The sessions will all be free (including those that previously had a cost to attend), but tax-deductible donations to the festival can be made at

Monday, March 2, 2020

Festival Season: Scone Literary Festival

The next festival on my calendar is the Scone Literary Festival.

I’m moderating a session on the 
14th of March 2.30pm-3.30pm in the Scone Arts & Crafts Hall titled "Misreporting and Cancer of Mistrust: Bodies and Lies of Science” with Patrice Newell, Julian Cribb and Garry Willgoose. 

This will be a powerful and timely conversation about the role of science communicators, the persistence of misinformation, how we mitigate and talk about the key existential threats that face humanity, the role of government, developing sustainable food systems, survival by respect, and much more. If you’re able, please join us! Day passes and weekend tickets are sold out, but individual tickets are still available here:

Saturday, February 29, 2020

CR Newsletter March

Photo by Renato Abati from Pexels
Happy march, fellow book lovers.  The March Compulsive Reader newsletter is now on its way to you, featuring reviews of new books like Meowku by Patricia Carragon and Flight by Robert Anthony Gibbons, Asylum Garden: after Van Gogh by Alan Catlin, Nina’s Memento Mori by Mathias Freese, and The Land of Last Chances by Joan Cohen. We also have lots of new interviews, including exciting new author Holden Sheppard, as well as two new audio interviews at Compulsive Reader talks.  There are two fantastic new giveaways too, and of course the full round-up of literary news from around the globe.  If you’re a subscriber it should be hitting your inbox very soon.  If not, you can sign up straightaway here:  It’s free and we just send out the one email a month.  If you can’t wait for it to arrive, you can view it in your browser now.  Happy reading!

Thursday, February 13, 2020

Festival Season: IF Festival in Maitland

We’re nearly in that lovely time of year when literary festivals abound. Are there too many? Nah. The questions we’re discussing in these festivals and the ongoing collaboration between readers and writers is more critical than ever. I’ve got three festivals in a row where I’m involved in panels, as moderator and presenter.
The kick off is the inaugural Indie Festival (IF) in Maitland:  All of the panels are completely free!  There are also a range of excellent workshops (not free but very inexpensive), and keynotes (also free). My sessions are on Saturday the 29th of February.

 I’m starting the day with the aptly titled The Importance of Regional Writers Festivals, moderated by David Graham. Joining me on the panel will be Creative Kids Tales’ Georgie Donaghey, UQld’s Dr Kim Wilkins and UMelbourne’s Dr Beth Driscoll, both highly respected, multi-published academics who are working together on the project Genre Worlds: Australian Popular Fiction in the Twenty-First Century. This session is going to be a cracker opening to the day. The session is followed by a series of Flying Island pocket book launches led by Flying Island’s very erudite Editor-in-Chief (who is launching his own new book on the day) including Michael Crane, Susan Fealy, Clark Gormley, Geoff Page, Kerri Shying, Melinda Smith, Gillian Swain, and George Watt. What a line-up! I’ll be personally launching both Melinda and Gillian’s new books and what an honour that is. My next session is called Just Walking the Dog, which I’ll be moderating, featuring poets Gillian Swain and Brian Purcell. We’ll be exploring the development of poems from initial idea through to release into the world and judging from our initial interactions, this is going to be an incredible conversation, full of fun and insights. Finally, phew, I’ll be moderating a panel on Independent and Community Publishing with Kit Kelen, Georgie Donaghey, and Jennifer Sharpe from Daisy Lane Studios about the different pathways to getting published independently. Come and learn from the best! Once again, all of these sessions are absolutely free of charge (but first in best dressed, so get in early), and there will always be time at the end for questions and audience interaction - you are the most essential part of this! So if you’re able, please come join me on the day - that’s Saturday February 29th around 230 High Street (there are a few venues), Maitland NSW.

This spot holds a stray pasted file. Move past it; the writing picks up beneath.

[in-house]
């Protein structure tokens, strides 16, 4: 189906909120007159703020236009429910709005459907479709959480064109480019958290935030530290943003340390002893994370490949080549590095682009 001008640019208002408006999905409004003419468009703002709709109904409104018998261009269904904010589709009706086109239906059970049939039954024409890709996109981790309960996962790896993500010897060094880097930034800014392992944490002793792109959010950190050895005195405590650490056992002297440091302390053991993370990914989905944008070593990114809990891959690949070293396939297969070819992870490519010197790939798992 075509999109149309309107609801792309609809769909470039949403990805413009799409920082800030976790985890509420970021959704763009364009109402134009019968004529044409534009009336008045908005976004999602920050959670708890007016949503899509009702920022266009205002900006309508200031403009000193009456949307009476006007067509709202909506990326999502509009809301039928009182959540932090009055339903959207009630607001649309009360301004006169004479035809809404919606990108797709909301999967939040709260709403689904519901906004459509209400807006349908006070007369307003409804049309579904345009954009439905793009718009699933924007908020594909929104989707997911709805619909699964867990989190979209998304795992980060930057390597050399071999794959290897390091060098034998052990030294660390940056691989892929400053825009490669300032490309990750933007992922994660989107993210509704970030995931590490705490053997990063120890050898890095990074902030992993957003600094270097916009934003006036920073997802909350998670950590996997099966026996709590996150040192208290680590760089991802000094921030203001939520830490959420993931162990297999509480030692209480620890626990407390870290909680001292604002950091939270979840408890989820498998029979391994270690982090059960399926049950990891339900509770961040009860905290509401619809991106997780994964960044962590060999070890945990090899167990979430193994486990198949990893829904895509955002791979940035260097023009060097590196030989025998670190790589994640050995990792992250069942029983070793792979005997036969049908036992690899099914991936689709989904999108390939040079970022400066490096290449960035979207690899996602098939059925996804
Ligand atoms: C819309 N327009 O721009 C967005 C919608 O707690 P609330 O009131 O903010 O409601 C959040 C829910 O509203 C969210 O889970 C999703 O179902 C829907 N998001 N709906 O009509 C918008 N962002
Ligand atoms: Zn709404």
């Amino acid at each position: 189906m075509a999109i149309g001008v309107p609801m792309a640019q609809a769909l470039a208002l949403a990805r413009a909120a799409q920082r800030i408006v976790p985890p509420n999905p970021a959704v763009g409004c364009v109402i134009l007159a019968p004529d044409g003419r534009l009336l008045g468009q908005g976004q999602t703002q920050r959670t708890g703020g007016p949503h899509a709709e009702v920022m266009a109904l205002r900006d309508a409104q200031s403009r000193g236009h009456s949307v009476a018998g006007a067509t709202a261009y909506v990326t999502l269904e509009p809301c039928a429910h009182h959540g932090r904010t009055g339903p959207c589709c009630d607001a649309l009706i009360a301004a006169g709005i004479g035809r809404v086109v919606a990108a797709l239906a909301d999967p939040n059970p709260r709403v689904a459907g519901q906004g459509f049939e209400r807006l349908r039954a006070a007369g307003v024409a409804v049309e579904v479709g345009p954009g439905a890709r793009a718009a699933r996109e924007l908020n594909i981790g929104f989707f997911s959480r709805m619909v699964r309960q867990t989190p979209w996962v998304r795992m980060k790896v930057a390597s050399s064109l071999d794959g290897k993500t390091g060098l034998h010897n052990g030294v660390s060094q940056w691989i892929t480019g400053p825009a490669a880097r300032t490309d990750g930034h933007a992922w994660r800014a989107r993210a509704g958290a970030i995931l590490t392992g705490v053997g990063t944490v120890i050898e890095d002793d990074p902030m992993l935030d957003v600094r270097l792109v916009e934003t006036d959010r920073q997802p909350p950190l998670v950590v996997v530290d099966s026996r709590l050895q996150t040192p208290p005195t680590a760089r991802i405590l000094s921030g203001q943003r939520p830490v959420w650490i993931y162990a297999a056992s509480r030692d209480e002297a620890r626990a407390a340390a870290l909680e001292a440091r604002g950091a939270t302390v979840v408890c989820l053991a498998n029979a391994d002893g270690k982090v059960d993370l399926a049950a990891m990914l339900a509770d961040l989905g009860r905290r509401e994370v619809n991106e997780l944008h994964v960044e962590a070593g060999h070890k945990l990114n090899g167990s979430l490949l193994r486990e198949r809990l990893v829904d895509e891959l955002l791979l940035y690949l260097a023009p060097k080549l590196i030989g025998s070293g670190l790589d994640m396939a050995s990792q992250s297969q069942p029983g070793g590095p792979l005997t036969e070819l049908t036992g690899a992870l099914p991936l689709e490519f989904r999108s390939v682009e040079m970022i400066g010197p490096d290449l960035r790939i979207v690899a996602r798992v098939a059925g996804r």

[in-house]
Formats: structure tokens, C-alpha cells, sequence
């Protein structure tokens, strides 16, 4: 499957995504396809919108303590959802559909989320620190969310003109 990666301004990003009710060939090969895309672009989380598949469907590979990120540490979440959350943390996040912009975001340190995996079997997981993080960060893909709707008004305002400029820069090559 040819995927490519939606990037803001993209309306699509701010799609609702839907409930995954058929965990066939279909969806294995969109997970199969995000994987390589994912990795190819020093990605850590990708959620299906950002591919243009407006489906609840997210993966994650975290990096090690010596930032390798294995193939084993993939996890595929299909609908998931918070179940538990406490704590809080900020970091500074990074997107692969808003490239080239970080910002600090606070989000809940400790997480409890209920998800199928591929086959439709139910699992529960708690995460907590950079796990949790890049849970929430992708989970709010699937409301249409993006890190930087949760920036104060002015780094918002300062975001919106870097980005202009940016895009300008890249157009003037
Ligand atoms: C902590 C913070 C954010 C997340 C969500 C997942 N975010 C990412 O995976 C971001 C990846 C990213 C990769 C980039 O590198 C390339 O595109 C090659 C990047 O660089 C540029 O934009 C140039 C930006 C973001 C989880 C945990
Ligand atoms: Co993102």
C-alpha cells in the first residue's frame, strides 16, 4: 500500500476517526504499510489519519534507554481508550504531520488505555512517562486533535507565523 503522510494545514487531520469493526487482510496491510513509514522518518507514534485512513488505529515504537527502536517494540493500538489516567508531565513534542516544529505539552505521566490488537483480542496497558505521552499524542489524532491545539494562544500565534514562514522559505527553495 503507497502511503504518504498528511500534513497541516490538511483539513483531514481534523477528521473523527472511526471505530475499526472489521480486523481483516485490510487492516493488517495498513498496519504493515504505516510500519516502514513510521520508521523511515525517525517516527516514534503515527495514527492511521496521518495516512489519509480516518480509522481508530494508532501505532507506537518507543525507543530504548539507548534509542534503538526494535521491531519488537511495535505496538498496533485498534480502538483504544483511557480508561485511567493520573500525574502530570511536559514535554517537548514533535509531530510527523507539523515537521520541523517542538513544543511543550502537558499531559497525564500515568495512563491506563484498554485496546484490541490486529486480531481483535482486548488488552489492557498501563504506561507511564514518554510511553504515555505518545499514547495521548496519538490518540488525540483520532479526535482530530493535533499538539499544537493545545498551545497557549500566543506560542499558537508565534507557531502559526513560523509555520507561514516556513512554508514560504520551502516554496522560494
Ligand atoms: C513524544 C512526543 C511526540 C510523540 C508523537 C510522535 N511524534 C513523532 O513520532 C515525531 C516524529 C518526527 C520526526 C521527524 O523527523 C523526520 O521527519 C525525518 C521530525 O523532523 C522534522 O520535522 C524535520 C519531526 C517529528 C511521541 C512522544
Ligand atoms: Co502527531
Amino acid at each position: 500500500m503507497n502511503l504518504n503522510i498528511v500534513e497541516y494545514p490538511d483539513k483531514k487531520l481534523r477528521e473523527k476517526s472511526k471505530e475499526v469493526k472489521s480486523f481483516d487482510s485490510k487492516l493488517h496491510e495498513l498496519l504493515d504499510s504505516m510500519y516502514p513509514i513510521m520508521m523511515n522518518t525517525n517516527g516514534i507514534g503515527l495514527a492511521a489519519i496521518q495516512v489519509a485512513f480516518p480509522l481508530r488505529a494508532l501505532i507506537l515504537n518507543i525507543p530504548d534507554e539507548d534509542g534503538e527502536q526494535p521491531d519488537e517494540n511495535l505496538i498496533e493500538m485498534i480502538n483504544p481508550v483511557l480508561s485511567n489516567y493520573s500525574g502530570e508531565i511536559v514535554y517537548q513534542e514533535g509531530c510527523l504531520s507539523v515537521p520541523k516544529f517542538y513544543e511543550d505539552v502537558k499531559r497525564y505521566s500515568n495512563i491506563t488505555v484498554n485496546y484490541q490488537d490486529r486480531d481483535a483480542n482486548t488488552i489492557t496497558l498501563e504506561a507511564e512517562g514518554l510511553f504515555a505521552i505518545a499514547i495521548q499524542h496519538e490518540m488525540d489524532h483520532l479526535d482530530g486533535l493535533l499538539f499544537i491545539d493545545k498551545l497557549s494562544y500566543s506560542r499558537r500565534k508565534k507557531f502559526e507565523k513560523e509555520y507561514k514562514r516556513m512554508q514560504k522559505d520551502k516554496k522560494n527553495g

Friday, January 31, 2020

Compulsive Reader Newsletter for Feb is now out

Our latest issue of Compulsive Reader Newsletter is now out.  This issue contains 8 fresh reviews including Billie Elish’s latest album, and new books by Jennifer Maiden, Robert Letters, Peter Papathanasiou, Lindsey Warren, Krishna Mohana Banerjea, Roslyn McFarland, and Leanna Petronella, as well as interviews with MBR’s Jim Cox, and Joey L. Dowdy. Of course there is also the usual roundup of literary news/awards, and 2 great competitions.  If you’re a subscriber, you should be receiving it in your inbox very soon.  If you aren’t a subscriber, subscribe here:  You can also grab a copy online here: